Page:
Truly impossible to imagine all of the horse-drawn vehicles that participated, some very elaborate, surely expensive. Others were quite countrified, not very costly but just as much fun for drivers, riders and parade watchers.

Horse power was as diversified if not more so from smallest spotted miniatures to largest magnificent shiny black high-stepping Friesians. Every horse, vehicle, handler was remarkably adorned with the most colorful obviously holiday season attire.

Letters to Santa from Lyndon second graders

Students in Mrs. Hurt’s second grade class at Lyndon Elementary School wrote letters to Santa this year and Santa shared their Christmas spirit with us.

Dear Santa,

Why do reindeer pull your sleigh? Is Mrs. Claus magic? Where does snow come from? Where do reindeer come from? Does the mailman deliver our cards or do you just know what we want for Christmas? I want magic tracks and Spiderman powers and a servant robot. Please and Thank you.

Love, Ryker

Dear Santa,

How do you get your reindeer to fly? Do you have night vision? How much snow do you have? I will give Rudolph carrots.  What time do you get at my home? I want a remote control Santa and KU stuff.

Love, Jaxson

A Cowboy’s Faith:Sentimental fourth generation firearm

A Cowboy's Faith: Click to read more from Frank J. Buchman.“Davy Crockett is sometimes recognized for his gun ‘Betsy’ as often as the frontiersman is remembered personally for heroic feats.”

When one such as Crockett depends on a firearm for livelihood and defense, it can almost become part of him.

Many people don’t and can’t realize how something so “dangerous” and “harmful” as a gun can become so meaningful.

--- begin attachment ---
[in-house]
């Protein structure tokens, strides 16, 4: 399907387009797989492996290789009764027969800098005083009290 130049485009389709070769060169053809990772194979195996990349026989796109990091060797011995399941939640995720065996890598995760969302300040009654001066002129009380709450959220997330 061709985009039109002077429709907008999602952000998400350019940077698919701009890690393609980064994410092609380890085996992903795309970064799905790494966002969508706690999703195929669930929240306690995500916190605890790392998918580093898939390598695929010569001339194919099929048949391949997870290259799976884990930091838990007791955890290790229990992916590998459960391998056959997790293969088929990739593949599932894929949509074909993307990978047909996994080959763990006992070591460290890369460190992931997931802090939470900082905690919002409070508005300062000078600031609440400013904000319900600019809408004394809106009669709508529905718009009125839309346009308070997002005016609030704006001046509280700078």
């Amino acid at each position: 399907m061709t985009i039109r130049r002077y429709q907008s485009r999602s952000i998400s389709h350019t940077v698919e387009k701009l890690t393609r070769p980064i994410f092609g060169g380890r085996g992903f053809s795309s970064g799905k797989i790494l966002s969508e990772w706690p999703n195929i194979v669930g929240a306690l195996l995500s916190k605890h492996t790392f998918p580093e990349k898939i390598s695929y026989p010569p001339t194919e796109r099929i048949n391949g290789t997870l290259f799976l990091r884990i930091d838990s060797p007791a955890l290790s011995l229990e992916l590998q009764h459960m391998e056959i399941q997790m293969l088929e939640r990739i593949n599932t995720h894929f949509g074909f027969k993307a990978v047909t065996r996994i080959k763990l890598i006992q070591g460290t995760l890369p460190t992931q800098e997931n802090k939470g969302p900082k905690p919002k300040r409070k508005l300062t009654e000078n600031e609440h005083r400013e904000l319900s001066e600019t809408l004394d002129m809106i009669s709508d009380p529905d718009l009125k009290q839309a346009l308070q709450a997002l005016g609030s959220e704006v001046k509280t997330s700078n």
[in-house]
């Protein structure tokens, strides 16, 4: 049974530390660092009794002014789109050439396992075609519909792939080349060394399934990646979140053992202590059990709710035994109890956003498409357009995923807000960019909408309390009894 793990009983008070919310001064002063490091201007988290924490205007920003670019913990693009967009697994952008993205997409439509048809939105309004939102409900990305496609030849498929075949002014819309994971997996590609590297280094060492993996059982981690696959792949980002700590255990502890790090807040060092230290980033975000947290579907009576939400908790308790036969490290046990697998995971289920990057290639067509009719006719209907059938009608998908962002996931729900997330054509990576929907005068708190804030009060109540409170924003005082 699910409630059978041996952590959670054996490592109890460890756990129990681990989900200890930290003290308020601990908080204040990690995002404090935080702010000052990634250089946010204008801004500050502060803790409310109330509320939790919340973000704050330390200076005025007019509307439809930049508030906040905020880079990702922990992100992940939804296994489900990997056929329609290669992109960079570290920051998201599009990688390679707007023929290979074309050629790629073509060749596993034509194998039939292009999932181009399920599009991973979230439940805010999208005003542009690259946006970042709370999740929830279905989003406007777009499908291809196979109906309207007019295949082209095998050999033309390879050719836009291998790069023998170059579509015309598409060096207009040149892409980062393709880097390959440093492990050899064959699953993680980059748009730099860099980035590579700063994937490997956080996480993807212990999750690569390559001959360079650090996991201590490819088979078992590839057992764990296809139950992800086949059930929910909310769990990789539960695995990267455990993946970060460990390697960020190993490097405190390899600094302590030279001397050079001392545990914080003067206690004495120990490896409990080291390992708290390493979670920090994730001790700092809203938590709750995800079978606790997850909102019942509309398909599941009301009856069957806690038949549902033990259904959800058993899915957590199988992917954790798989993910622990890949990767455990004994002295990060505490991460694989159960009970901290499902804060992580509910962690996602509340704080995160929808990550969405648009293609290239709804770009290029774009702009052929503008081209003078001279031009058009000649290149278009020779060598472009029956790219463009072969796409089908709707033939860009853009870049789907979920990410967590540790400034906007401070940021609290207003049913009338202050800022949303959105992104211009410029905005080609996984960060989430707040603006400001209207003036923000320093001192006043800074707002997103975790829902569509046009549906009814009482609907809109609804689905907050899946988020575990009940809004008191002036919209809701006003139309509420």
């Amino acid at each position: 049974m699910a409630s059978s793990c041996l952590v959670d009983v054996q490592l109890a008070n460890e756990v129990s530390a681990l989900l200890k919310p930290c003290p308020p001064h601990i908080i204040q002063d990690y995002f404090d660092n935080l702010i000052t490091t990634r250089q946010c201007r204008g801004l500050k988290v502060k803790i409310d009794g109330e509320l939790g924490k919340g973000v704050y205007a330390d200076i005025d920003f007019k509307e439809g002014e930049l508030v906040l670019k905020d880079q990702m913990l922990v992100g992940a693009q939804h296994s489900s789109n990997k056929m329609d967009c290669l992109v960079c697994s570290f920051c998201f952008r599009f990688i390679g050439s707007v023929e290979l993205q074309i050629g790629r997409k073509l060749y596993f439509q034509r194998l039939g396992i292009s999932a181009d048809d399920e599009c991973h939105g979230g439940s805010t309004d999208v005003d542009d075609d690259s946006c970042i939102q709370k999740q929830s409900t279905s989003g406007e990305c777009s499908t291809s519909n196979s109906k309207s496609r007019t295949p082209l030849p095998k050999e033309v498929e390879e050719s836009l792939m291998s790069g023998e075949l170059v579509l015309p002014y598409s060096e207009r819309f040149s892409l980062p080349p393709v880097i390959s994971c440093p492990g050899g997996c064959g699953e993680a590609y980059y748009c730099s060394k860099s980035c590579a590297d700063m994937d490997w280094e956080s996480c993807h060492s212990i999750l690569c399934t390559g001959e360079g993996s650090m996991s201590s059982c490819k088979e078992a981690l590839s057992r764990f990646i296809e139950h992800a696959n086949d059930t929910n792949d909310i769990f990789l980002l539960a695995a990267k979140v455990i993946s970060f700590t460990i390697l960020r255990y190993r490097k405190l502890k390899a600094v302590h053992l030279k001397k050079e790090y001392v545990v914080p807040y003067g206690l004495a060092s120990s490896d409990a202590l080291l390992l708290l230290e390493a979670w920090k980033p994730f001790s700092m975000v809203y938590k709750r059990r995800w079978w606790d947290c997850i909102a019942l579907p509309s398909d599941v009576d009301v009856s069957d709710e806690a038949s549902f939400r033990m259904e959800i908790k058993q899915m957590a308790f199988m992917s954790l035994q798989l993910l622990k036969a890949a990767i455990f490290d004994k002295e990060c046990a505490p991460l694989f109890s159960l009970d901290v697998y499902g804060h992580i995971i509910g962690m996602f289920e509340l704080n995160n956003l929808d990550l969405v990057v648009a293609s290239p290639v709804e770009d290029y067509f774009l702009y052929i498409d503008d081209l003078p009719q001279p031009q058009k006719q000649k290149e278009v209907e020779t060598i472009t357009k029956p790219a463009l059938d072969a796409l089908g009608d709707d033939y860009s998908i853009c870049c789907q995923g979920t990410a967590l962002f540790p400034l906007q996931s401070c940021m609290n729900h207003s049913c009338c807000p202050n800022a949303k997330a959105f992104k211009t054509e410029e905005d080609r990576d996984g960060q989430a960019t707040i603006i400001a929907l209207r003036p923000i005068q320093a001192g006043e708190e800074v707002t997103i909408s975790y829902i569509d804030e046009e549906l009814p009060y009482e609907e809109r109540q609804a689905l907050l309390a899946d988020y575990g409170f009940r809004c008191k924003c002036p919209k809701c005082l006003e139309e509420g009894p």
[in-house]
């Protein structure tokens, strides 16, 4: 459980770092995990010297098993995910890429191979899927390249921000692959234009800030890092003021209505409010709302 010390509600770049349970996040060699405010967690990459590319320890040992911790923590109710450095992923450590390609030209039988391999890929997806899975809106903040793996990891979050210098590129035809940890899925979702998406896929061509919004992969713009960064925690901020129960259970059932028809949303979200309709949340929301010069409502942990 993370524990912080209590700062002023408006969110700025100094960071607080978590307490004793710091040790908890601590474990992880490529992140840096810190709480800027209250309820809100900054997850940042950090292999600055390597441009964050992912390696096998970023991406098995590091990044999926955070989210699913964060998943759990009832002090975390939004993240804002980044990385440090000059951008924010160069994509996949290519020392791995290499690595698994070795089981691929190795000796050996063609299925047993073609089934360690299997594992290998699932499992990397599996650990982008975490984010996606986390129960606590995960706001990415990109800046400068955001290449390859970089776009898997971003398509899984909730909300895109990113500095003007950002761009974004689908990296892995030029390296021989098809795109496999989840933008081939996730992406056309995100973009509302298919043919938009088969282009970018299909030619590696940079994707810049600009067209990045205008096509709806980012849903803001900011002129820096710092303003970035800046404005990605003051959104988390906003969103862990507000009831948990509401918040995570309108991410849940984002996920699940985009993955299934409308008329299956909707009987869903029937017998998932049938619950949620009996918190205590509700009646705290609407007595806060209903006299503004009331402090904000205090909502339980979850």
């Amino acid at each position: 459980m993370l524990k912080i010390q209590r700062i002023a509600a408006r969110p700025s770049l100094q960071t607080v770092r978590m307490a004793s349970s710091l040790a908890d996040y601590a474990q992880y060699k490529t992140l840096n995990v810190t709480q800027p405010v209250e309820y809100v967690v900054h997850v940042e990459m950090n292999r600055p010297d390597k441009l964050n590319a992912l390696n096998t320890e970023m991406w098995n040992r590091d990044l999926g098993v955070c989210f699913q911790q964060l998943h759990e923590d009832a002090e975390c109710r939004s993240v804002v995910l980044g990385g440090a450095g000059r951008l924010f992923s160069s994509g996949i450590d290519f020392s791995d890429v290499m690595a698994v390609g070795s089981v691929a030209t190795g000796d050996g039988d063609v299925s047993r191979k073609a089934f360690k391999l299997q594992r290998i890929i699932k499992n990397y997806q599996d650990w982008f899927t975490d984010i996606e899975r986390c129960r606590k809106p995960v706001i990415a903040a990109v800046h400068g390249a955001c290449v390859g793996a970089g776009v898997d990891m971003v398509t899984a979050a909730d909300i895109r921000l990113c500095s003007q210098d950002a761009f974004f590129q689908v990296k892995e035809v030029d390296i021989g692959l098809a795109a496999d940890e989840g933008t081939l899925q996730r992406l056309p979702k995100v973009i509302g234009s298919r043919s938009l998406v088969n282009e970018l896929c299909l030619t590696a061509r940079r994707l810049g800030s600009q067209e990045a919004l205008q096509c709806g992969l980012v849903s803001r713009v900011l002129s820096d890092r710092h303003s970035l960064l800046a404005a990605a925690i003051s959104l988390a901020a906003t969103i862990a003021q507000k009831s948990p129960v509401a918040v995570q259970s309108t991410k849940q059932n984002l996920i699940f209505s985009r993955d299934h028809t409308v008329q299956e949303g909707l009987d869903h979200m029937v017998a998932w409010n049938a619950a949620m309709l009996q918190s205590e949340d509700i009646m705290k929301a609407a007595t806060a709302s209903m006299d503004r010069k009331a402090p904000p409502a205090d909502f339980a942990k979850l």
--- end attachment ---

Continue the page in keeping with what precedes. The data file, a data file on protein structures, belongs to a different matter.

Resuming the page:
Yet, “The 410,” first major firearm owned by a now old wannabe cowboy, has such sentimental value.

Writing about guns is perhaps “dangerous” in itself with all of the controversies concerning nationwide banning gun ownership. Still, this country’s forefathers realized the “right of people to keep and bear arms” clarifying such in the Constitution.

It is true: “Guns don’t kill, it’s the people shooting them who are killers.” Brief study of world history reveals how nations have fallen when governments cease all guns. Enough said about such political issues.

“The 410” must be at least 80 years old if not older. There’s no brand or model number on “The 410,” although gun collectors could likely figure that out.

Uncertain when Dad bought “The 410,” or actually where it really came from. Still, “The 410” has been in the family well beyond this memory.

Graduating from a toy rifle to a BB-gun to “The 410” was big deal for a 1950s school boy. “The 410” is a single shot .410 (caliber) shotgun that will only hold 2 1/2-inch shells versus some 410s that shoot 3-inch shells. “The 410” breaks open for loading and the hammer must be cocked before firing.

A Cowboy’s Faith: Conglomerate takeover serious concern

A Cowboy's Faith: Click to read more from Frank J. Buchman.“Whatever happened to good ole hometown friendly efficient customer service?”

While there are small businesses serving patrons with sincere congeniality, the number becomes fewer all the time. Small businesses in rural communities and even some larger cities start up regularly, but their life is short. Sadly, not very many continue to survive in today’s world.

Corporations are taking over nearly every facet of the economy. Obvious in agriculture is corporate domination of meat packing, livestock production and feeding operations, the dairy industry and more.

When conglomerates take over local businesses, personal care and service are the first to go. Staffing is sharply reduced to lower overhead and supposedly increase efficiency, cash flow and profitability.

Highly paid often right of college perhaps overly educated people in front of a computer try to manage businesses. They are thousands of miles from daily operations and don’t have a clue about those being served. Many haven’t looked at a map and don’t know where the state is, let alone a rural community in it. As the saying goes, they “don’t know milk comes from a cow.”

One thing many of those “workers” have is certain book-learned arithmetic skills. They zoomed through every mathematics class and can actually figure out when there is no profit.

Still very few of those sophisticated bookkeepers seem to have any understanding what is really required for a successful business.